|Produced tot.:||7614 units|
|Colour:||Old English White|
|Engine:||3,4 l XK, R6|
|Engine capacity:||3442 cm³|
|Power:||162 hp at 5000 rev.|
|Max. speed:||200 km/h|
|Dynamics:||0-100 km/h – 10 s|
|Average fuel consumption:||14,3 l/100 km|
|Dead weight:||1320 kg|
|Notes:||First registration commenced in USA.|
The XK120 was launched in open two-seater or (US) roadster form at the 1948 London Motor Show as a testbed and show car for the new Jaguar XK engine. The display car was the first prototype, chassis number 670001. It looked almost identical to the production cars except that the straight outer pillars of its windscreen would be curved on the production version. The roadster caused a sensation, which persuaded Jaguar founder and design boss William Lyons to put it into production.
Beginning in 1948, the first 242 cars wore wood-framed open 2-seater bodies with aluminium panels. Production switched to the 112 lb (51 kg) heavier all-steel in early 1950. The "120" in the name referred to the aluminium car's 120 mph (193 km/h) top speed (faster with the windscreen removed), which made it the world's fastest production car at the time of its launch. In 1949 the first production roadster, chassis number 670003, was delivered to Clark Gable.
The XK120 was ultimately available in two open versions, first as an open 2-seater described in the US market as the roadster (and designated OTS, for open two-seater, in America), then also as a drophead coupé (DHC) from 1953; and also as a closed, or fixed head coupé (FHC) from 1951.
A smaller-engined version 2-litres, 4 cylinders, intended for the UK market was cancelled prior to production.
On 30 May 1949, on the empty Ostend-Jabbeke motorway in Belgium, a prototype XK120 timed by the officials of the Royal Automobile Club of Belgium achieved an average of runs in opposing directions of 132.6 mph with the windscreen replaced by just one small aeroscreen and a catalogued alternative top gear ratio, and 135 mph with a passenger-side tonneau cover in place. In 1950 and 1951, at a banked oval track in France, XK120 roadsters averaged over 100 mph for 24 hours and over 130 mph for an hour, and in 1952 a fixed-head coupé took numerous world records for speed and distance when it averaged 100 mph for a week.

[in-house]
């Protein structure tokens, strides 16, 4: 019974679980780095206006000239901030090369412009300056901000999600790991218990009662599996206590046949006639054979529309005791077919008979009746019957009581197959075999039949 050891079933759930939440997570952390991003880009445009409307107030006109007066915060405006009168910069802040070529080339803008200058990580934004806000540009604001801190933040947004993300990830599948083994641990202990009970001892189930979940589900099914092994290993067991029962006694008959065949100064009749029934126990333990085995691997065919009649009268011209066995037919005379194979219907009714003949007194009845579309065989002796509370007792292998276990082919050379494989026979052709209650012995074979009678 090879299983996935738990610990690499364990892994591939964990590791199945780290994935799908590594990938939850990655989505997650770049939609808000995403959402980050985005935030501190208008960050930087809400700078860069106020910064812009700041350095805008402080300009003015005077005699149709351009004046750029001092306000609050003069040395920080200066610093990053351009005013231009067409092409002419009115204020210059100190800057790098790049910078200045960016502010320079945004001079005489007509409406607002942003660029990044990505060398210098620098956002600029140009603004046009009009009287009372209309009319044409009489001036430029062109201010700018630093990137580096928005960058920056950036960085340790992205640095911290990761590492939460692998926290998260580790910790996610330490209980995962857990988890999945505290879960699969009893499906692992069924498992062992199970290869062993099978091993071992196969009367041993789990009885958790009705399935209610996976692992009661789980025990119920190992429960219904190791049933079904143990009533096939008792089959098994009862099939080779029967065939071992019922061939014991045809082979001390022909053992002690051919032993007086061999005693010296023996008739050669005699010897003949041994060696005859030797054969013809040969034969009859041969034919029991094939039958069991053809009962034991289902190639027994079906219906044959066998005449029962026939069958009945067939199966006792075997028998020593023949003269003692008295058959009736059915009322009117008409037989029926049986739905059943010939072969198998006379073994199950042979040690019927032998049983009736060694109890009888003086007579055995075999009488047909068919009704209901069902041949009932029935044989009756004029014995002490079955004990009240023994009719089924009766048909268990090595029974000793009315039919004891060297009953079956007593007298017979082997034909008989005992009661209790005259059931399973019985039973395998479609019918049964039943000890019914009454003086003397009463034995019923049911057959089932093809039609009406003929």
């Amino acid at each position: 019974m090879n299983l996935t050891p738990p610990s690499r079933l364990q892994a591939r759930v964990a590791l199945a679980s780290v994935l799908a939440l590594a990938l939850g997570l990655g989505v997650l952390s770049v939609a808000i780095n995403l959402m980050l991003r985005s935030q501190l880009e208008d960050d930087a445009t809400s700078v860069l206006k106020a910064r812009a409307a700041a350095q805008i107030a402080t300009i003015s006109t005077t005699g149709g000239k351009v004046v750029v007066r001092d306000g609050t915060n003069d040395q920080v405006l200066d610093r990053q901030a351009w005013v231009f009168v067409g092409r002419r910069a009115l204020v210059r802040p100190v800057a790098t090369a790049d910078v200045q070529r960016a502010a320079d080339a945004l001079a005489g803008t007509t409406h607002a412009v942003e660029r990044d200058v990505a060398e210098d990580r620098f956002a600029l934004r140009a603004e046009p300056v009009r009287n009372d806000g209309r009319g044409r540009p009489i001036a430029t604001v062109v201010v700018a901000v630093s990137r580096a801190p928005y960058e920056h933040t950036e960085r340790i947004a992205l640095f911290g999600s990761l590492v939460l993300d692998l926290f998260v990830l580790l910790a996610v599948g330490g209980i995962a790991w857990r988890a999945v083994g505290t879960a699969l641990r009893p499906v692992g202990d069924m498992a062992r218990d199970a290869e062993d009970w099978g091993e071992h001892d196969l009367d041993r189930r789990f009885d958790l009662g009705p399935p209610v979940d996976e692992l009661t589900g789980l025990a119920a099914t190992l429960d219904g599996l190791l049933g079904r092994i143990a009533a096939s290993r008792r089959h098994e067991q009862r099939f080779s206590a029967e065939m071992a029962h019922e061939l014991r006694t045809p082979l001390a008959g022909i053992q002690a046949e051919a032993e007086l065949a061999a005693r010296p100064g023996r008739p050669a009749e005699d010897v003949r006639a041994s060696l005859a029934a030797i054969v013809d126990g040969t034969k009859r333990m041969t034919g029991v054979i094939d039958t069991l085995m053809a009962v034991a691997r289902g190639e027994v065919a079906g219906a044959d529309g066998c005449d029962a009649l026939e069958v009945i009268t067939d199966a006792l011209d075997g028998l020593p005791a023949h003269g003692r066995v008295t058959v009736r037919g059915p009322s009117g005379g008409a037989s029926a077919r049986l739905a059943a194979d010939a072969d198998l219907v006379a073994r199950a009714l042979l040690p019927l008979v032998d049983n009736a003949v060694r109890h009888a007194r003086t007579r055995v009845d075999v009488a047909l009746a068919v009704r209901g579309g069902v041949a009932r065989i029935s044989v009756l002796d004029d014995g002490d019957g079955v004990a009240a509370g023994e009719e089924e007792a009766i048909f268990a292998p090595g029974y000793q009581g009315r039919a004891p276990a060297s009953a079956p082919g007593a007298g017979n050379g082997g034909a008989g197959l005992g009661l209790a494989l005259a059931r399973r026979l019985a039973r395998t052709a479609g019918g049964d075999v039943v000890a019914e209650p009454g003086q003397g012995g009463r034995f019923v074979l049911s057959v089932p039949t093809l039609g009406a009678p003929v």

Roadsters were also successful in racing and rallying.
The first roadsters, hand-built with aluminium bodies on ash frames mounted on modified Jaguar Mark V chassis, were constructed between late 1948 and early 1950. To meet demand, and beginning with the 1950 model year, all subsequent XK120s were mass-produced with pressed-steel bodies. They retained aluminium doors, bonnet, and boot lid. The DHC and FHC versions, more luxuriously appointed than the roadsters, had wind-up windows and also wood veneers on the dashboard and interior door caps.
With alloy cylinder head, hemi-spherical combustion chambers, inclined valves and twin side-draft SU carburetors, the dual overhead-cam 3.4 L straight-6 XK engine was comparatively advanced for a mass-produced unit of the time. With standard 8:1 compression ratio it developed 160 bhp (119 kW), using 80 octane fuel. Most of the early cars were exported; a 7:1 low-compression version, with consequently reduced performance, was reserved for the UK market, where the post-war austerity measures then in force restricted buyers to 70 octane "Pool petrol". The Jaguar factory, with access to 80 octane fuel, provided roadsters with the higher compression ratio to the press. Journalists could then test the model's optimum performance in Belgium, on a long, straight stretch of road between Jabbeke and Ostend. The XK engine's basic design, later modified into 3.8 and 4.2 litre versions, survived into the late 1980s.
All XK120s had independent torsion bar front suspension, semi-elliptic leaf springs at the rear, recirculating ball steering, telescopically adjustable steering column, and all-round 12 inch drum brakes that were prone to fade. Some cars were fitted with Alfin (ALuminium FINned) brake drums to help overcome the fade.
The roadster's lightweight canvas top and detachable sidescreens stowed out of sight behind the seats, and its barchetta-style doors had no external handles; instead there was an interior pull-cord which was accessible through a flap in the sidescreens when the weather equipment was in place. The windscreen could be removed for aeroscreens to be fitted.
The drophead coupé (DHC) had a padded, lined canvas top, which folded onto the rear deck behind the seats when retracted, and roll-up windows with opening quarter lights. The flat glass two-piece windscreen was set in a steel frame that was integrated with the body and painted the same colour.